If you have pets in your home, you also have pet dander. Pet dander is small, even microscopic, flecks of skin emitted by cats, dogs, birds, and other animals with fur or feathers.
Pet dander can cause asthma attacks and allergic reactions in people who are sensitive to allergens.
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Which Animals Act the Biggest Problems?
The biggest problems are cats and dogs. Cats are kept as pets in 27 percent of houses in the United States, and dogs are 32 percent. About 10% of the U.S. population has pet allergies, and cats are among the most famous culprits. Cat allergies are double as common as dog allergies.
Animals with fur can be more likely to bring allergens from other sources, like dust, but the fur itself is generally not a trigger.
For that reason, short-haired or hairless animals contribute dander and allergens to indoor air pollution just as efficiently as long-haired animals do. There is no such thing as a non-allergenic dog or cat.
How Do Pet Allergens Occur?
Pet allergens are very microscopic in size and rough in shape. That is why pet allergens easily attach to furniture, bedding, fabrics, and many things carried into and out of the home.
Pet allergens remain suspended in the air for a long time, longer than allergens from cockroaches or dust mites.
Animal dander is easily reached at home and in public places like schools and hospitals. They can be found even in homes and buildings without pets.
Do Pet Allergens Affect Health?
For some people, yes, and for some, no. For example, if people are allergic to pets or have asthma caused by pet allergens.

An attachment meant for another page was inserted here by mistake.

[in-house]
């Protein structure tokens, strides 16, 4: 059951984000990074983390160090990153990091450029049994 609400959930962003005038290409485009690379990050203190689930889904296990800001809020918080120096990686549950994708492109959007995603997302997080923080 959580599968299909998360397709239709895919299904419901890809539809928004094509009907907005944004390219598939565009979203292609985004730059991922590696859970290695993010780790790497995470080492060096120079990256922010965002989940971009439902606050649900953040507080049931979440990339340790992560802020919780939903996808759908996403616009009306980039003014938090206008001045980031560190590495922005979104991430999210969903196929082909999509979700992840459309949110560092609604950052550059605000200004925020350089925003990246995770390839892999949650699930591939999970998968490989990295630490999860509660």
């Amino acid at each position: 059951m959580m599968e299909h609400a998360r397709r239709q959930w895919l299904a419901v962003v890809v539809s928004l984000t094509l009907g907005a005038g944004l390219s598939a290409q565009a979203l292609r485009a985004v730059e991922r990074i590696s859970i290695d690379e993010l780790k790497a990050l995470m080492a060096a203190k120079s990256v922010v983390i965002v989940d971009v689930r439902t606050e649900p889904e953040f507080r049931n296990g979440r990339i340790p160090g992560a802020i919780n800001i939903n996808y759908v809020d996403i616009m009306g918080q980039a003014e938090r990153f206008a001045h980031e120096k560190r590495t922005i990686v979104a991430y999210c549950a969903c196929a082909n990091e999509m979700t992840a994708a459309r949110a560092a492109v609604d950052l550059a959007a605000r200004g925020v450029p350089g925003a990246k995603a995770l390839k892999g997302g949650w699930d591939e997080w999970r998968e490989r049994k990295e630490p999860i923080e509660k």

Breathing animal allergens can worsen respiratory symptoms and lead to a drop in the strength of the lungs to function—the attention of an allergen required to cause a reaction varies hugely by an individual.
People with allergies may experience upper and lower respiratory tract symptoms, including congestion, sneezing, runny nose, chest tightness, and wheezing. Other symptoms are itching, watery eyes, and eczema or rashes.
Is It Possible To Control Pet Allergens?
The best way for sensitive people to protect indoor air quality is to remove the animals from the home. Remember that pet allergen may stay in the home for months after the pet is gone because the allergens remain in house dust. In addition, allergy and asthma symptoms may take weeks to improve.
There is a possibility of keeping animals still. In that case, don’t let them into a bedroom. Do not allow the pet on furniture, and keep the pet away from carpets. Better don’t use them at all.
Regular cleaning also will help you. Keep your floors fresh. Use a vacuum cleaner with a HEPA filter to reduce lead concentrations in your home and get rid of pet dander.
Keep a healthy level of humidity. Keep humidity between 30 to 50 percent to keep pet dander and other allergens under control.
Also, you can use an air purifier. Air purifiers remove contaminants from the air in a room.